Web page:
Experts said the worm appears to carry instructions allowing its authors to gain access to infected computers.
Perry said the worm appears to be designed to target corporate networks, harvesting potential victims from the vast stores of internal and external e-mail that reside on corporate networks.
"Mydoom managed a deep infestation of businesses Monday, and now we're starting to see an immense surge of infections on the home user front," Perry said.
Mydoom sends itself out to all of the e-mail addresses it finds on the infected computer, faking the "From:" address. It also adds random data to the addresses, generating additional traffic to overwhelm e-mail servers.
Computers infected with Mydoom also are programmed to send large amounts of data to the Web site of The SCO Group, a Lindon, Utah-based company that claims ownership over portions of the widely used Linux open-source operating system. SCO is pursuing legal action against IBM Corp. and other companies, asserting that Linux includes portions of the Unix operating system to which it claims copyright ownership. The open-source community disputes SCO's claims on Linux.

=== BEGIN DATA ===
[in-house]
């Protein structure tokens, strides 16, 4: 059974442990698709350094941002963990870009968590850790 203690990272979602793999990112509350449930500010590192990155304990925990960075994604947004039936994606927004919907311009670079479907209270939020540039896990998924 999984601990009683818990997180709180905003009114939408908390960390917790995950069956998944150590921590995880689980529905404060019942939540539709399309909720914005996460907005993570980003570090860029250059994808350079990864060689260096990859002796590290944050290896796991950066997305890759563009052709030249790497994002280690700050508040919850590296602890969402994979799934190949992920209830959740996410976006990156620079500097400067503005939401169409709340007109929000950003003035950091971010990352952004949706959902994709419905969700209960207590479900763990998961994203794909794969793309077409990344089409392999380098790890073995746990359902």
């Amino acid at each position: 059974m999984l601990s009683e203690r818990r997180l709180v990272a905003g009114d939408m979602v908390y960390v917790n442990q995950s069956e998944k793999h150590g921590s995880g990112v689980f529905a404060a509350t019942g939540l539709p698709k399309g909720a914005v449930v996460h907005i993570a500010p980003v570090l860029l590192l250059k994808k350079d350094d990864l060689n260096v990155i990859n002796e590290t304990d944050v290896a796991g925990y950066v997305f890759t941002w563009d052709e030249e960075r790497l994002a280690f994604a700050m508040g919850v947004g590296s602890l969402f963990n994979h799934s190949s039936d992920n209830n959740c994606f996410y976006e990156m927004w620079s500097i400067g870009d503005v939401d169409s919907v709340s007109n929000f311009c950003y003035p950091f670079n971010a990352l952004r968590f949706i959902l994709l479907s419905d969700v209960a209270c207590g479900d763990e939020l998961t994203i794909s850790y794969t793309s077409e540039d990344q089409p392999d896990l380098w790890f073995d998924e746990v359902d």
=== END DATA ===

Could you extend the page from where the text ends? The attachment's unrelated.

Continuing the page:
The Mydoom worm is slated to begin a 12-day denial-of-service attack on SCO's Web site starting this Sunday. SCO officials did not return calls for comment. The company's Web site was down through much of Tuesday morning.
Computer security experts said Mydoom is spreading rapidly because it uses several layers of "social engineering" -- subtle means of psychological persuasion -- to get people to open the attachment.
The attached file -- which arrives as an innocuously named file such as "document.zip," "message.zip," or "readme.zip," contains a program that, when opened, immediately plants a "backdoor" program that lets the virus writer upload files to the infected machine.
Simon Perry, vice president of security strategy for Computer Associates, an anti-virus company in Islandia, N.Y., said Mydoom spread so fast because it took the opposite approach that most virus authors use, favoring language common to corporate e-mail messages over the promise of sexy photos of Anna Kournikova or "amazing screensaver programs."
"This virus uses a method that runs almost completely counter to everything people have been trained to look for over the last few years," Perry said.
Another problem is that many e-mail users continue to open attachments without knowing who sent them and what is in them, said Marty Lidner of the CERT Coordination Center, a government-funded computer security watchdog group at Carnegie Mellon University in Pittsburgh.
"The underlying fundamental issue is that this is still a user education problem that's clearly not going away until we really succeed in getting the message across," Lidner said.
--Washington Post Staff Writer Jonathan Krim contributed to this article.